Goldy started her career with Kali theatre group specialising in South Asian Theatre and for her role appearing with Sarah Jessica Parker in Sex and the City 2.
We caught up with her recently to talk about her career so far and her new movie Amar, Akbar & Tony.
FTN: When did you first become interested in an acting career?
GN: With a name like Goldy, what else could I have done? My Mother named me after an actor in India so perhaps unwittingly planted the seed. When I was a teen I saw a production of Oliver and a girl named Shannon Burnett had me wide-eyed and gormless in my seat. I remember thinking “I want to do that”.
After doing some local theatre, I auditioned at a drama school in Toronto (the RADA equivalent) against 700 hopefuls for a class of 20. It was a long shot but in the post arrived a letter of acceptance and I spent the next three years in the transformative throes of Greek tragedies, iambic pentameter and breathing with my diaphragm (didn’t even know I had one).
FTN: You have had an interesting and varied career to date, appearing in both film and television. One of your earliest appearances in television was on the Disney’s Channel’s In a Heartbeat; a brilliantly written show about teenagers volunteering as Emergency Medical Technicians in their schools. What was it like to work on this show as it portrayed youth culture in positive light when compared to other teen shows of the time?
GN: Gosh, so impressed that you know about it. I played an “outside the box” student music teacher and was really excited to have the kudos of Disney on my CV. The kids I worked with were really brainy and would talk in length about their copious castings, travelling to the US for a shoot, etc. And they were only 12! They were like miniature adults. I suppose that’s what made the series popular as it was a departure from the norm at the time. All the other shows seemed to focus on teen angst whereas as In A Heartbeat celebrated the onset of teen life and the quirkiness of its characters.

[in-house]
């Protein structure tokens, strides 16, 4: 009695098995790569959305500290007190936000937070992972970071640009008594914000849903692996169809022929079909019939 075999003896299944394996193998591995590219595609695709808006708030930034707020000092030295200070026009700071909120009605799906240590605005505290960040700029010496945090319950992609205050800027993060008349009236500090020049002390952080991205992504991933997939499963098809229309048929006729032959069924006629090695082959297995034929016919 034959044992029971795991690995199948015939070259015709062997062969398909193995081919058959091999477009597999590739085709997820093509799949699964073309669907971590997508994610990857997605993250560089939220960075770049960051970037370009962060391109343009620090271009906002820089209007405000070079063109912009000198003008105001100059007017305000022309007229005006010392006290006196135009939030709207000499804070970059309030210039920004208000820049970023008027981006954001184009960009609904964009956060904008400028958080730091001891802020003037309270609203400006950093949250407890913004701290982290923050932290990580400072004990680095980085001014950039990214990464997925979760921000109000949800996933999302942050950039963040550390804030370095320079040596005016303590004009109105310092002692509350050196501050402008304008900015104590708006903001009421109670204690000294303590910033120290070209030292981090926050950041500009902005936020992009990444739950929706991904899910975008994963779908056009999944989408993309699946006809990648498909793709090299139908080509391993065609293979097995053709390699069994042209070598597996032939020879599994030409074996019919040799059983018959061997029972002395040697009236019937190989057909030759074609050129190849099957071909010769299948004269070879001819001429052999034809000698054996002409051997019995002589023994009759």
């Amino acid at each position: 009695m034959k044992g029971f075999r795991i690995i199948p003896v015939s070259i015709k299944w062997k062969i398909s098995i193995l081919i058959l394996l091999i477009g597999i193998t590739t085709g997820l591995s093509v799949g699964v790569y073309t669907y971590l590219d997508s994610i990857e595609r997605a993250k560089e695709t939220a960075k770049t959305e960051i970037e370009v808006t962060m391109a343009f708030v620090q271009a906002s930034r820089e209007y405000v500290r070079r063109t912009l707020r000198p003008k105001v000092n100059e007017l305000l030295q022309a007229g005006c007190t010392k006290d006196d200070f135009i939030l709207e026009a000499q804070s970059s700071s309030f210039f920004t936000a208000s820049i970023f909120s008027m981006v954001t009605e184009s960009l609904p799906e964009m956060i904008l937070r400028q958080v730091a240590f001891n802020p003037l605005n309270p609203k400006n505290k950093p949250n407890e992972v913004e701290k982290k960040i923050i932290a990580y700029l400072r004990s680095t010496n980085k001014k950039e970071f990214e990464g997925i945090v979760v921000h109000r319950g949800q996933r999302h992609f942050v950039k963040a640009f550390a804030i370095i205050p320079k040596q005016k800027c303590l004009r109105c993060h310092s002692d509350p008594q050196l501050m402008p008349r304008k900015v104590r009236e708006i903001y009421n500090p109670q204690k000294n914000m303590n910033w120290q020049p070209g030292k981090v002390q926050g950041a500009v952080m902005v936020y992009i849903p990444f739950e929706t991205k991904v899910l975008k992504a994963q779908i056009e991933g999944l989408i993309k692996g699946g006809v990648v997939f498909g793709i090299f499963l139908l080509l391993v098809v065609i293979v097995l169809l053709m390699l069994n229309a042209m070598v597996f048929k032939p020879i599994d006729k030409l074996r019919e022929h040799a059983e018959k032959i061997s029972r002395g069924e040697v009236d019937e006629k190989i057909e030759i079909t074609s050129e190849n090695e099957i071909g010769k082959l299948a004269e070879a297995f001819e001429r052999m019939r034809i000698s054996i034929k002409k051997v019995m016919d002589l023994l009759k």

“All the other shows seemed to focus on teen angst whereas as In A Heartbeat celebrated the onset of teen life and the quirkiness of its characters.”
FTN: You also starred in the British television mini-series The Town, which was well received by both critics and the audience. How did you come by the part of Shireen and were you and the other cast members surprised by the positive reaction to this show?
GN: The Town was truly a gift from the gods… and my agent!
On day one I had a major scene opposite Martin Clunes and everyone was fussing and prancing around him. I hadn’t seen any of his previous work, apart from the advert with the dog, so I wasn’t in awe of him in the same way and I think it worked in my favour as I wasn’t utterly nerve-ridden. When Martin found out I hadn’t seen any of his work he bellowed across the set “where have you been for the last 15 years”. It was good fun.
The Town was written by award-winning writer Mike Bartlett, so I think it was likely to do well, but it surpassed all our expectations as it had the highest viewer rating that week. And… it was the first series that I finally watched Martin Clunes in (she smiles widely at this).
FTN: I mentioned earlier that you had also worked in film, notably the comedy It’s a wonderful Afterlife which starred Mark Addy and Sanjeev Bhaskar. What was it like to work alongside these two well known and much admired talents?
GN: I didn’t realise that Mark Addy was the amazing, wonderful actor in The Full Monty and I wish someone had whispered that in my ear!
I shared a car with him one day and talked in circles about something meaningless and he tried his best to engage and seem interested. Poor guy. He was always quiet on set but exploded with gusto on camera. I had seen Sanjeev in the stage play Art and, of course, the uber famous Good Gracious Me, so understandably I was a bit star struck. Most comedians are either reclusive or sardonic in real life, and Sanjeev was surprisingly funny and delightful even off camera. He also gave me valuable advice about camera acting as I was less experienced than the others.